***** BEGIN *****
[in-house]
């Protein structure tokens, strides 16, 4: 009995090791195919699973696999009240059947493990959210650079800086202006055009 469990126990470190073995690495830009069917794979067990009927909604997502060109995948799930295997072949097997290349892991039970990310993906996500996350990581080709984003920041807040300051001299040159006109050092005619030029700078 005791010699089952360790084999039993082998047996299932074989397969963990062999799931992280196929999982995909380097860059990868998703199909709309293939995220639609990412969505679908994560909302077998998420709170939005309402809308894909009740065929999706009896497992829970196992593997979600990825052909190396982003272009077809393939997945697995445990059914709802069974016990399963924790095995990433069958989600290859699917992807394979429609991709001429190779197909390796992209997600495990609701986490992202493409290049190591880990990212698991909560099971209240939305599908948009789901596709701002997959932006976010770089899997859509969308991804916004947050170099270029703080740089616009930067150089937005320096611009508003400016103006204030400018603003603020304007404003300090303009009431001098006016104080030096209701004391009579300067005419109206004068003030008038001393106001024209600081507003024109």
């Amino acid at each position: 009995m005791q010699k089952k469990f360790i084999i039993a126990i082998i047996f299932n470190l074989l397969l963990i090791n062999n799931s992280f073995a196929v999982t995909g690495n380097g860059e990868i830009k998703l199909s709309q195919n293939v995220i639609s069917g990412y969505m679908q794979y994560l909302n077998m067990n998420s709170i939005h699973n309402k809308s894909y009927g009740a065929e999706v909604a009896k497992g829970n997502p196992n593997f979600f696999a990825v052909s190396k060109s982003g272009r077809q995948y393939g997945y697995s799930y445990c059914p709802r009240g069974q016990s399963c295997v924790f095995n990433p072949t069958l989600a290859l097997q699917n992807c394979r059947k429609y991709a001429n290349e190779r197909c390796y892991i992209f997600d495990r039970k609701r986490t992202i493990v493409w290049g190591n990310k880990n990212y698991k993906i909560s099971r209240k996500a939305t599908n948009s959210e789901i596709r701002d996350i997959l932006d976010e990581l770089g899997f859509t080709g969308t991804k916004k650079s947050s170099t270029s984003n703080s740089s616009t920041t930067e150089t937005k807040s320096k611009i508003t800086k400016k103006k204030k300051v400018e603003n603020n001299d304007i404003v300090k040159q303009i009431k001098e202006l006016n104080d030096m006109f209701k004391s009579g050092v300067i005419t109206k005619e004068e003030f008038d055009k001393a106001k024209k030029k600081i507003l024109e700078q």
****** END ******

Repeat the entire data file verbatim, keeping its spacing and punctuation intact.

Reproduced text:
[in-house]
């Protein structure tokens, strides 16, 4: 009995090791195919699973696999009240059947493990959210650079800086202006055009 469990126990470190073995690495830009069917794979067990009927909604997502060109995948799930295997072949097997290349892991039970990310993906996500996350990581080709984003920041807040300051001299040159006109050092005619030029700078 005791010699089952360790084999039993082998047996299932074989397969963990062999799931992280196929999982995909380097860059990868998703199909709309293939995220639609990412969505679908994560909302077998998420709170939005309402809308894909009740065929999706009896497992829970196992593997979600990825052909190396982003272009077809393939997945697995445990059914709802069974016990399963924790095995990433069958989600290859699917992807394979429609991709001429190779197909390796992209997600495990609701986490992202493409290049190591880990990212698991909560099971209240939305599908948009789901596709701002997959932006976010770089899997859509969308991804916004947050170099270029703080740089616009930067150089937005320096611009508003400016103006204030400018603003603020304007404003300090303009009431001098006016104080030096209701004391009579300067005419109206004068003030008038001393106001024209600081507003024109």
């Amino acid at each position: 009995m005791q010699k089952k469990f360790i084999i039993a126990i082998i047996f299932n470190l074989l397969l963990i090791n062999n799931s992280f073995a196929v999982t995909g690495n380097g860059e990868i830009k998703l199909s709309q195919n293939v995220i639609s069917g990412y969505m679908q794979y994560l909302n077998m067990n998420s709170i939005h699973n309402k809308s894909y009927g009740a065929e999706v909604a009896k497992g829970n997502p196992n593997f979600f696999a990825v052909s190396k060109s982003g272009r077809q995948y393939g997945y697995s799930y445990c059914p709802r009240g069974q016990s399963c295997v924790f095995n990433p072949t069958l989600a290859l097997q699917n992807c394979r059947k429609y991709a001429n290349e190779r197909c390796y892991i992209f997600d495990r039970k609701r986490t992202i493990v493409w290049g190591n990310k880990n990212y698991k993906i909560s099971r209240k996500a939305t599908n948009s959210e789901i596709r701002d996350i997959l932006d976010e990581l770089g899997f859509t080709g969308t991804k916004k650079s947050s170099t270029s984003n703080s740089s616009t920041t930067e150089t937005k807040s320096k611009i508003t800086k400016k103006k204030k300051v400018e603003n603020n001299d304007i404003v300090k040159q303009i009431k001098e202006l006016n104080d030096m006109f209701k004391s009579g050092v300067i005419t109206k005619e004068e003030f008038d055009k001393a106001k024209k030029k600081i507003l024109e700078q």